It has been two years. Impossible to write something near the time that could represent the schism left in the souls of so many by the loss of a free spirit so natural, so enlightened, so learned and so effortlessly cool. So now I’ll try but will inevitably fail, but somehow that failure matters less now. James could hold and develop a conversation on any subject, however arcane, so when “working” in the library I would often approach him with a subject that had come up in the writing of my thesis, or in checking out some obscure band to check his take on it. Without fail he would either have already heard of the band (and hold a rare vinyl edition of their best record) or have an expanded or alternative view on the subject. For example I was investigating yage and William Burroughs’ voice-over work, and mentioning this to James he tells me 1. He is planning a trip to actually take the substance, and 2. he is going to lend me a DVD of Burroughs narrating a documentary ‘Shamans of the Blind Country’. He told me all about Hakim Bey/Peter Lamborn Wilson, introduced me to Nurse With Wound, John Fahey and Loren Connors, and passed on his story about meeting his hero, J.G. Ballard, in a state so drunk that he made a complete fool of himself, and as an experience for him it “couldn’t have been any worse”. Shards and fragments of meaningful knowledge just gushed out of James, along with a truly genuine human kindness, and his inimitable laugh, part sneer, part body laugh, part guffaw, a laugh that crossed both class and regional boundaries, high and low culture, was particularly infectious and summed up so much about what James was all about. The last time we spoke we discussed pursuing our music project, but he also discussed the drug related incident that was effectively a near death experience that had occurred while I was away. It clearly affected him, and he was certainly a little more distant as a result, and sporting the wizened beard of a wise old man of the mountain. Not more than a week later strange circumstances robbed the world of a man, had he concentrated on fiction, I considered a future literary giant, and an open minded, anarchistic band mate who would have helped take a music project in new and bizarre directions. I also lost a great friend. I miss you James. Your legacy and inspiration will continue.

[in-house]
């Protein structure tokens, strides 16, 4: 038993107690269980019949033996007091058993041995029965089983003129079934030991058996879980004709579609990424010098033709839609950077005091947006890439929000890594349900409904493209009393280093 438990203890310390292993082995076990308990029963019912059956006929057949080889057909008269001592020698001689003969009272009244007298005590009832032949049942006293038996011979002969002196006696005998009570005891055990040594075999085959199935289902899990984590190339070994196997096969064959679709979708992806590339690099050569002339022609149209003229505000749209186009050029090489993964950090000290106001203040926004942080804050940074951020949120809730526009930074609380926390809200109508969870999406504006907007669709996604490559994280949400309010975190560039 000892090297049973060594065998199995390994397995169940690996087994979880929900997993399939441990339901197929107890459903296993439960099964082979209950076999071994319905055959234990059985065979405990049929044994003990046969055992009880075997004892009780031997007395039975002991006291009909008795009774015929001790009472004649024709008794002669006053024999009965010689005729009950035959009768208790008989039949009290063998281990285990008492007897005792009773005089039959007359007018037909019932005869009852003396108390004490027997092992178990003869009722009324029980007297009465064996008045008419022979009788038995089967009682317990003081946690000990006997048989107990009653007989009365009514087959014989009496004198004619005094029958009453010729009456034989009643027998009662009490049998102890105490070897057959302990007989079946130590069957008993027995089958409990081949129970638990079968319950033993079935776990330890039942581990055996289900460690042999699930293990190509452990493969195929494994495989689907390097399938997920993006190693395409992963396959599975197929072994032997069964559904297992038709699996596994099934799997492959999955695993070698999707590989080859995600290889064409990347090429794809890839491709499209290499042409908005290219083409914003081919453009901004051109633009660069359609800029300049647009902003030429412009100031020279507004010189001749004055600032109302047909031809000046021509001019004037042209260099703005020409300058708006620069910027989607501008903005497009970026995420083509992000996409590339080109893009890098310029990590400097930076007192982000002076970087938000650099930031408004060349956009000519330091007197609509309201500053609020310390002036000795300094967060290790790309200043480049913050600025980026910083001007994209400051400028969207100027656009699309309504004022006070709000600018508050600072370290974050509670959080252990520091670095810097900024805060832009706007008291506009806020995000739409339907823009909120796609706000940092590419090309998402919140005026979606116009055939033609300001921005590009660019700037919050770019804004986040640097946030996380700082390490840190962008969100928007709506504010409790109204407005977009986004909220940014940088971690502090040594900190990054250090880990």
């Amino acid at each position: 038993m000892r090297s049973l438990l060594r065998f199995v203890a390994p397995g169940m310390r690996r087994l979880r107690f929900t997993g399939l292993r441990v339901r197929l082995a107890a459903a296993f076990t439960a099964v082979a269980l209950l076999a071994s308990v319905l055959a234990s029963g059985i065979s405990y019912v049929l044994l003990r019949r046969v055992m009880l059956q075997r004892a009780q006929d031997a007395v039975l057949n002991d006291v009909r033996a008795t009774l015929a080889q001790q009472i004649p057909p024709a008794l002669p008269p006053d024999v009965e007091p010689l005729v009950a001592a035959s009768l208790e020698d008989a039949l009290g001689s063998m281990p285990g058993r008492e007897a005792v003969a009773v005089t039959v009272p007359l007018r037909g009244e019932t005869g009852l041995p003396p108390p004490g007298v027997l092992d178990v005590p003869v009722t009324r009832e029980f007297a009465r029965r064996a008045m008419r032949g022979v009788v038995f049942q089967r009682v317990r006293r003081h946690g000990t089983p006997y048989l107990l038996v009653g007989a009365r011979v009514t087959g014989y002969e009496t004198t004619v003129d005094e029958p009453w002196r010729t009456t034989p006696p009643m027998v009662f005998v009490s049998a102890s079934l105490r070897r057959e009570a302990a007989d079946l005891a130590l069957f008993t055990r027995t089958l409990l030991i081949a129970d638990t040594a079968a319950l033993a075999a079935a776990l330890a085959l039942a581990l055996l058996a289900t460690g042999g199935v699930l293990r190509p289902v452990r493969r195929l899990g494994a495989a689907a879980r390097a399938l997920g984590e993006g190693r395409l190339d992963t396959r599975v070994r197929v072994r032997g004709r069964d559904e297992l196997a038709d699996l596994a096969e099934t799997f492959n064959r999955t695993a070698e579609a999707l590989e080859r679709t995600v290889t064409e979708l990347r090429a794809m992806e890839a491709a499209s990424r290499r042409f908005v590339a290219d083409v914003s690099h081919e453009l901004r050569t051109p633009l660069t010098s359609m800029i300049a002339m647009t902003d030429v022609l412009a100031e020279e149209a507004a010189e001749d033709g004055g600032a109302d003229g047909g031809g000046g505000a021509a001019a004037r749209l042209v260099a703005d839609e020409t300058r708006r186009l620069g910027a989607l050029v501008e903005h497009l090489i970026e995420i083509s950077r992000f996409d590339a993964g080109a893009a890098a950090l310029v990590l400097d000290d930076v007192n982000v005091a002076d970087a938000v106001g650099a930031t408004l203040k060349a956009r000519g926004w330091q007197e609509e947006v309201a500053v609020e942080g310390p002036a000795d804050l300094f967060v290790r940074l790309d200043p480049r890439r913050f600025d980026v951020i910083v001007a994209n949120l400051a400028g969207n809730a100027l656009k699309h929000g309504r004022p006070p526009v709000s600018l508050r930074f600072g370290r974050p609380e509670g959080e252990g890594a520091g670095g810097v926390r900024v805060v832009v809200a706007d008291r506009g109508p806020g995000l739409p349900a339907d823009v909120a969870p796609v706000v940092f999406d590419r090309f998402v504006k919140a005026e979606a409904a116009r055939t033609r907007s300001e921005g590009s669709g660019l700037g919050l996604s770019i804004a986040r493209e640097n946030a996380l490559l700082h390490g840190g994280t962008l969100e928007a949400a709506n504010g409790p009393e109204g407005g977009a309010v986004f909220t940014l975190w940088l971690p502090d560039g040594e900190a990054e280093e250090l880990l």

The music project James initiated was released today on Cruel Nature Recordings: